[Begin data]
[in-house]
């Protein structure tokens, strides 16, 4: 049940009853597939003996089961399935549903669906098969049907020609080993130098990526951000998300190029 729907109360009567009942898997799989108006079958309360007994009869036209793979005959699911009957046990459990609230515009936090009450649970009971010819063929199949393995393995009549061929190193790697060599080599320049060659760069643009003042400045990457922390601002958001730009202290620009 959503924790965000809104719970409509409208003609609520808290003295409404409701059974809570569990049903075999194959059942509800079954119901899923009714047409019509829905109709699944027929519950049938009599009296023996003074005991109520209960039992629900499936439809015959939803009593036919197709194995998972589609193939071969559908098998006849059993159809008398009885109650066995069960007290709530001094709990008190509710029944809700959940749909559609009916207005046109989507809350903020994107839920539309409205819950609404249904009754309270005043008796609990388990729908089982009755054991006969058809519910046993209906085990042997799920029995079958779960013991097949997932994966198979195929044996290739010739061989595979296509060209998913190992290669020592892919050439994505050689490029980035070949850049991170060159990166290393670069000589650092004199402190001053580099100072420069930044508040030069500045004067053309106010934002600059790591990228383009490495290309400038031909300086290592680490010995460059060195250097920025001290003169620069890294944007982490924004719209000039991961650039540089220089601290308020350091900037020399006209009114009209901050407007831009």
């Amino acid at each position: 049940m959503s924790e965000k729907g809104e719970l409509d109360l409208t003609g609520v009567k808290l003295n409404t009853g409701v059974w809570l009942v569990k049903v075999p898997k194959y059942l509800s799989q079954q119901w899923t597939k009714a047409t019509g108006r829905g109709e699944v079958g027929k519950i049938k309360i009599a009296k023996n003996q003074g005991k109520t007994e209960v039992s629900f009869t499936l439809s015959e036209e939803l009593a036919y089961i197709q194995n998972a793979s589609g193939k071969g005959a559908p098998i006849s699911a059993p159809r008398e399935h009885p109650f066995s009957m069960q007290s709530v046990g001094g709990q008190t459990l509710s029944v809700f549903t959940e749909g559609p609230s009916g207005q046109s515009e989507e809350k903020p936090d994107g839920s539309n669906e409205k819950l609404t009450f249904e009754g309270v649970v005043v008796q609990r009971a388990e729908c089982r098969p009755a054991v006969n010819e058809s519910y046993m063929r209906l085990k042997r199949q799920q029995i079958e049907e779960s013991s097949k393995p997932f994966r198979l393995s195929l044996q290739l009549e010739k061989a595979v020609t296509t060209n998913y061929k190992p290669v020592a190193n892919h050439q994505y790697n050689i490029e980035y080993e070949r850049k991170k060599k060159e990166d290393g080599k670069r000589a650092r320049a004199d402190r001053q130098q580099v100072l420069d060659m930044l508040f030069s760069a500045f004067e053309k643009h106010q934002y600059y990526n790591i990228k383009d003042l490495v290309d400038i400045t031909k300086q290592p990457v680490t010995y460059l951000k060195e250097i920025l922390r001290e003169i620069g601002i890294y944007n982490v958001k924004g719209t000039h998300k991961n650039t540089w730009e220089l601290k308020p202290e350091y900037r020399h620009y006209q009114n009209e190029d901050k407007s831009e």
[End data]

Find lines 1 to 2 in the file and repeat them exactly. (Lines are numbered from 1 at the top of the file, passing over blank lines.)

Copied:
[in-house]
């Protein structure tokens, strides 16, 4: 049940009853597939003996089961399935549903669906098969049907020609080993130098990526951000998300190029 729907109360009567009942898997799989108006079958309360007994009869036209793979005959699911009957046990459990609230515009936090009450649970009971010819063929199949393995393995009549061929190193790697060599080599320049060659760069643009003042400045990457922390601002958001730009202290620009 959503924790965000809104719970409509409208003609609520808290003295409404409701059974809570569990049903075999194959059942509800079954119901899923009714047409019509829905109709699944027929519950049938009599009296023996003074005991109520209960039992629900499936439809015959939803009593036919197709194995998972589609193939071969559908098998006849059993159809008398009885109650066995069960007290709530001094709990008190509710029944809700959940749909559609009916207005046109989507809350903020994107839920539309409205819950609404249904009754309270005043008796609990388990729908089982009755054991006969058809519910046993209906085990042997799920029995079958779960013991097949997932994966198979195929044996290739010739061989595979296509060209998913190992290669020592892919050439994505050689490029980035070949850049991170060159990166290393670069000589650092004199402190001053580099100072420069930044508040030069500045004067053309106010934002600059790591990228383009490495290309400038031909300086290592680490010995460059060195250097920025001290003169620069890294944007982490924004719209000039991961650039540089220089601290308020350091900037020399006209009114009209901050407007831009």